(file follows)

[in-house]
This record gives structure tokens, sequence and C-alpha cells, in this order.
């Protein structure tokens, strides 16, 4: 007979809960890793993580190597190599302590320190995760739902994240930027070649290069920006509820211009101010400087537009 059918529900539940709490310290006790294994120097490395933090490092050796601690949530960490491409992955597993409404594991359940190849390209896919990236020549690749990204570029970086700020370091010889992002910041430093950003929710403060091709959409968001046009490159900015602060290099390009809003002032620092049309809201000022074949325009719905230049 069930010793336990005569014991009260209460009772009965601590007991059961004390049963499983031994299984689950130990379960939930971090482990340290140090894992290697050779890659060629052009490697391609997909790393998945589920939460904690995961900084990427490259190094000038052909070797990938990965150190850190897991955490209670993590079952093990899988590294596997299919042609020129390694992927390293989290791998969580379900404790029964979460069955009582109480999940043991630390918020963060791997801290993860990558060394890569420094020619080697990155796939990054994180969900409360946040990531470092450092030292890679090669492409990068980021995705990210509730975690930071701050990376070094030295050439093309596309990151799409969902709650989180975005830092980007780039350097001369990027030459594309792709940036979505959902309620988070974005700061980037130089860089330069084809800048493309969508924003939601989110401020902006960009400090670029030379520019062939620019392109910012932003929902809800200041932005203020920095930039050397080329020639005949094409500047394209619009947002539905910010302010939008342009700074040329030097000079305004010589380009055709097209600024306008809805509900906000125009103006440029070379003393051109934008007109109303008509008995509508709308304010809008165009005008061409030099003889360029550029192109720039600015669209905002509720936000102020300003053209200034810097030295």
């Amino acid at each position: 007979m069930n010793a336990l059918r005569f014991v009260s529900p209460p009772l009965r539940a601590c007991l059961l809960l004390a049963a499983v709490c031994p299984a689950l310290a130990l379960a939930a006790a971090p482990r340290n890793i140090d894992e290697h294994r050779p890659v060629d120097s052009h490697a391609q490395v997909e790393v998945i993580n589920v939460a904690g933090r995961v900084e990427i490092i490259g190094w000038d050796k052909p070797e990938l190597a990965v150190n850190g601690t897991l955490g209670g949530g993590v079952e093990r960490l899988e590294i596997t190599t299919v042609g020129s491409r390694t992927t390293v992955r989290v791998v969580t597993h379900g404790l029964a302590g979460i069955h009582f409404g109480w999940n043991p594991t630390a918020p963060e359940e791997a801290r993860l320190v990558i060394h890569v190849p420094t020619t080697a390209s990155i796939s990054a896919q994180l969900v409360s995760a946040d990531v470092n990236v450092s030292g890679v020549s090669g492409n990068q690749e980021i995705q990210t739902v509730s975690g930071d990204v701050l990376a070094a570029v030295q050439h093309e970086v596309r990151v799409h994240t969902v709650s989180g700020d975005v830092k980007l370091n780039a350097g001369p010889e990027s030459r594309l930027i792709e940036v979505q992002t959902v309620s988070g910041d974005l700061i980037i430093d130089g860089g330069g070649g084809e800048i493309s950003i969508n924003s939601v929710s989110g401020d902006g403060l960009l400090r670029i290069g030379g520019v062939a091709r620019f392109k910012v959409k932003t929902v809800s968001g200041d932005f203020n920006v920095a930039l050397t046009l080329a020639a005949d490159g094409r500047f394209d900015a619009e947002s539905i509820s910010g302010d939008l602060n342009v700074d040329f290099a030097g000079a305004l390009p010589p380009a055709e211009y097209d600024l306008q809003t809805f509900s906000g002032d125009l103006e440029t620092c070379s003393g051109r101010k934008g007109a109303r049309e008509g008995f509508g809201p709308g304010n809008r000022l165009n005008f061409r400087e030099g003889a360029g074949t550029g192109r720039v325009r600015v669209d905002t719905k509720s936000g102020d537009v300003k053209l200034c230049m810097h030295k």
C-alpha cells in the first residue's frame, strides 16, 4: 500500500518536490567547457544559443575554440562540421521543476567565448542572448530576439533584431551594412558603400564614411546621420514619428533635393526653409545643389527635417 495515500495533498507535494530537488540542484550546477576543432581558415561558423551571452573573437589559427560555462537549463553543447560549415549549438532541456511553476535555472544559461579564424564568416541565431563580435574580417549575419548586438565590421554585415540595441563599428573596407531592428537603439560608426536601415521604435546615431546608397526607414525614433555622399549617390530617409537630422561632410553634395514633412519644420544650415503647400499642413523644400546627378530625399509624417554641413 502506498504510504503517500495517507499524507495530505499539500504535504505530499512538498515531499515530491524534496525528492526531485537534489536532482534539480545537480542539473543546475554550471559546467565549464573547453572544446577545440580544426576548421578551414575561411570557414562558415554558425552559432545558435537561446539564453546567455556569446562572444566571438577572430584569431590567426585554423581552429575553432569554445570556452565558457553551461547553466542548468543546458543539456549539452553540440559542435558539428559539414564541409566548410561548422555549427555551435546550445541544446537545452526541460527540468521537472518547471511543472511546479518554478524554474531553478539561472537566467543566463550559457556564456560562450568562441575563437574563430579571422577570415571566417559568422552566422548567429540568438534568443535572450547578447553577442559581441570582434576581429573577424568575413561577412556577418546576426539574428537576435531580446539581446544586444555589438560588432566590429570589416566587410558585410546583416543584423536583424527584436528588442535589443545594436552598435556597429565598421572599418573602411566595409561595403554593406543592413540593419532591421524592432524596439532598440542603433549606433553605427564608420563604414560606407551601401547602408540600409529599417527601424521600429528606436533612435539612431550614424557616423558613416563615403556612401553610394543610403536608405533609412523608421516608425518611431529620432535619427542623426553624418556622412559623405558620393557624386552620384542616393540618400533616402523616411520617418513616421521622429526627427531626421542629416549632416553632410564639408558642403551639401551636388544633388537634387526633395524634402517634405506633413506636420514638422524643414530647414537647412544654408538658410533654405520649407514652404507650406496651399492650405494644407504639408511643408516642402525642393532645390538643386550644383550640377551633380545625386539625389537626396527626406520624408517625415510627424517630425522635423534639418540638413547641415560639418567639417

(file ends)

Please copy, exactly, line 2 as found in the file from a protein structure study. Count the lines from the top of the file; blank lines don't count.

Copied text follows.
This record gives structure tokens, sequence and C-alpha cells, in this order.